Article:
High Court judge rejects bid to disqualify Kids Company founder and ex-trustees

A bid to ban Kids Company founder Camila Batmanghelidjh and seven ex-trustees of the former children’s charity from being company directors has been rejected by a High Court judge.

The charity, which supported vulnerable children and young people in London and Bristol until it was wound up in 2015, attracted a number of celebrity backers, including former prime minister David Cameron, Coldplay, artist Damien Hirst and comedian Michael McIntyre.

Its closure came shortly after police launched an investigation, which was eventually dropped seven months later, into allegations of abuse and exploitation at the charity, following the broadcast of a BBC Newsnight report.

Proceedings were brought at the High Court in London by the Official Receiver (OR) against the founder and ex-chief executive of Kids Company, Camila Batmanghelidjh, and seven of its former trustees, including the BBC’s ex-creative director Alan Yentob, who was chairman of the charity.

During a 10-week trial which began in October last year, the OR argued Ms Batmanghelidjh and the former trustees, were “unfit” to hold company directorships as a result of their handling of the charity.

But, in a ruling on Friday, Mrs Justice Falk concluded no disqualification order should be made against either Ms Batmanghelidjh or the trustees.

The judge found that Ms Batmanghelidjh was not a “de facto director” of the charity, and would not have made a disqualification order against her in any event.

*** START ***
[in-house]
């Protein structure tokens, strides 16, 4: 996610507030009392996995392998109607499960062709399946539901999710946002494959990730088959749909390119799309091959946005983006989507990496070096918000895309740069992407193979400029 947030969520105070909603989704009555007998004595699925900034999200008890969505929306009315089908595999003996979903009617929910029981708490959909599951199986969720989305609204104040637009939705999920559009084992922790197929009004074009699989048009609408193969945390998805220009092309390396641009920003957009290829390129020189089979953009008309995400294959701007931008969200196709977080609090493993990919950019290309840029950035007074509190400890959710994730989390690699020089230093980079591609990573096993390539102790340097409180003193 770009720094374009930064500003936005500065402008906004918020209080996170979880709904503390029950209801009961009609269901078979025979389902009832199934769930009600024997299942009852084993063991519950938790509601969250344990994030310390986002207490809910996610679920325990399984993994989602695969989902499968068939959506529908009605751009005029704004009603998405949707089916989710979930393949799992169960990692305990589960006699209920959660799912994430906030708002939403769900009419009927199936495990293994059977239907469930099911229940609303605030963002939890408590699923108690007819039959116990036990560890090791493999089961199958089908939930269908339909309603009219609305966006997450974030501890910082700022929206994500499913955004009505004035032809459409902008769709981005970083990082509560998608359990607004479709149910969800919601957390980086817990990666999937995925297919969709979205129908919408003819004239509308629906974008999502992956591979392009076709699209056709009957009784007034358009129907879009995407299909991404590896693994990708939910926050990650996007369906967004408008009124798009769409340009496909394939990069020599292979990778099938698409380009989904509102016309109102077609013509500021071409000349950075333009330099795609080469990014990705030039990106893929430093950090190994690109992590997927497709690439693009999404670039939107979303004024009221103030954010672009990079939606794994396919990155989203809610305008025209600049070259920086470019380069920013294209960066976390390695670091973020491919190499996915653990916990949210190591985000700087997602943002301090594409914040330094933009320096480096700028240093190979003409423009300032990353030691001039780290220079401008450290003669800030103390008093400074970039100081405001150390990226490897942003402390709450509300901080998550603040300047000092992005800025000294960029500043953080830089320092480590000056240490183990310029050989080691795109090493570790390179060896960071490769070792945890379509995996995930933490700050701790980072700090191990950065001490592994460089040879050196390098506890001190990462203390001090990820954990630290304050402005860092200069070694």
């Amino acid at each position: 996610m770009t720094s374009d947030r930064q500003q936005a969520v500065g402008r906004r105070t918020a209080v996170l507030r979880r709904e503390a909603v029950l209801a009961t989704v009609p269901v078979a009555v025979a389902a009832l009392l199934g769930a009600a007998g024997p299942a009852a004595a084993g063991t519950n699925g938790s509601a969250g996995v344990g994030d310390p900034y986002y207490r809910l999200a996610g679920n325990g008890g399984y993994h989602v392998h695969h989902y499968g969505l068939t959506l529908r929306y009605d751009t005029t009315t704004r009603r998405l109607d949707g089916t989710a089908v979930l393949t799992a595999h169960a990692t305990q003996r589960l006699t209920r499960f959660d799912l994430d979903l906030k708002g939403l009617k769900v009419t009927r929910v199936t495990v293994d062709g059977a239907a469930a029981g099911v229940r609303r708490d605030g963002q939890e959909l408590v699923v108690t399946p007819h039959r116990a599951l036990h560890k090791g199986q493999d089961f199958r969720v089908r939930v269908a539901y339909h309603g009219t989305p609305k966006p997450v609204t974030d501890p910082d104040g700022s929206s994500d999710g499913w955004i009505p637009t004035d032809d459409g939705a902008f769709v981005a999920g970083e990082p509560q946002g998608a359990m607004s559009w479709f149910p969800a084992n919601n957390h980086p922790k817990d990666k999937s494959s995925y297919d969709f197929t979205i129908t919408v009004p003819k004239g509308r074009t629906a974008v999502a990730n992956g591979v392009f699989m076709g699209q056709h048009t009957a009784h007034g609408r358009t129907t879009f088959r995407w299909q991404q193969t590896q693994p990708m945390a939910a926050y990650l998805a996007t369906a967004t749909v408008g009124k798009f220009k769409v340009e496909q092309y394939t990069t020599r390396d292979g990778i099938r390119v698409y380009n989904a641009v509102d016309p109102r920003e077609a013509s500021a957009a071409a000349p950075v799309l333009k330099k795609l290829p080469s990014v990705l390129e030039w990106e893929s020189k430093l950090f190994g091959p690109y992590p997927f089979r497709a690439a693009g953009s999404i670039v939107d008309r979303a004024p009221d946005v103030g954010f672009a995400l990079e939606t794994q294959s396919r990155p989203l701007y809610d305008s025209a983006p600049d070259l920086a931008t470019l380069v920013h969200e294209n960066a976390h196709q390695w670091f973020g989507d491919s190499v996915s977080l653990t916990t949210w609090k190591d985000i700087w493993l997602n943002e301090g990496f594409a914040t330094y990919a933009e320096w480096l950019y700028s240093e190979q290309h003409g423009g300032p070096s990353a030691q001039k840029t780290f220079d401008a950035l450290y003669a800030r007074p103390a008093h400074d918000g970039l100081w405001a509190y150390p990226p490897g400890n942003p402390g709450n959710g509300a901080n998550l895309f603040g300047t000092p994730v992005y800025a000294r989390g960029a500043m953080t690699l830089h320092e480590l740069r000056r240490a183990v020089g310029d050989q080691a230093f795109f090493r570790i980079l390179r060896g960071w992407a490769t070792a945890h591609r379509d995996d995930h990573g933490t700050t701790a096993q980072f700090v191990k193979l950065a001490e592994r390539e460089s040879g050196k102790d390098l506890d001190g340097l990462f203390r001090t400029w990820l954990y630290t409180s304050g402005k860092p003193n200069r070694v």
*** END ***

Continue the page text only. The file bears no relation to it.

She added: “I would also point out the enormous dedication she showed to vulnerable young people over many years and what she managed to achieve in building a charity which, until 2014, was widely regarded as a highly successful one, doing what senior members of the Government rightly described as incredible work.

“It would be unfortunate if the events in the focus of this decision were allowed to eclipse those achievements.”

In relation to the trustees, Mrs Justice Falk said: “The public need no protection from these trustees.

“On the contrary, this is a group of highly impressive and dedicated individuals who selflessly gave enormous amounts of their time to what was clearly a highly challenging trusteeship.

“I have a great deal of respect for the care and commitment they showed, and the fact that they did not take the much easier path of not getting involved in the first place or walking away when things got difficult.”

In a statement after the ruling, Camila Batmanghelidjh said: “I would like to express my sincere thanks to Mrs Justice Falk for her incredible patience, understanding and wisdom for giving us the opportunity to set the record straight about the work of Kids Company.

“I hope this judgment will be the first step in refuting the many lies that have been told and banishing the false myths.

“My regret is that many thousands of children whom we supported were left unassisted and vulnerable once our service was withdrawn and that there were many others who never got a chance to receive help.

“To them, my heart goes out. I would also like to thank our many donors, staff and volunteers for their remarkable support.

“I shall not break step in my continuing campaign for the rights of children and to build for them a better future.”

A statement issued on behalf of former trustees Mr Yentob, Richard Handover, Francesca Robinson, Jane Tyler, Andrew Webster, Erica Bolton and Vincent O’Brien said: “Kids Company was forced to close in August 2015 following what the judge records as ‘unfounded allegations’ of child abuse, which made fundraising from private and government sources impossible.

“We are pleased that finally the facts have been gathered and assessed in a court of law, and that Mrs Justice Falk has exonerated both the former trustees and Kids Company chief executive Camila Batmanghelidjh.”

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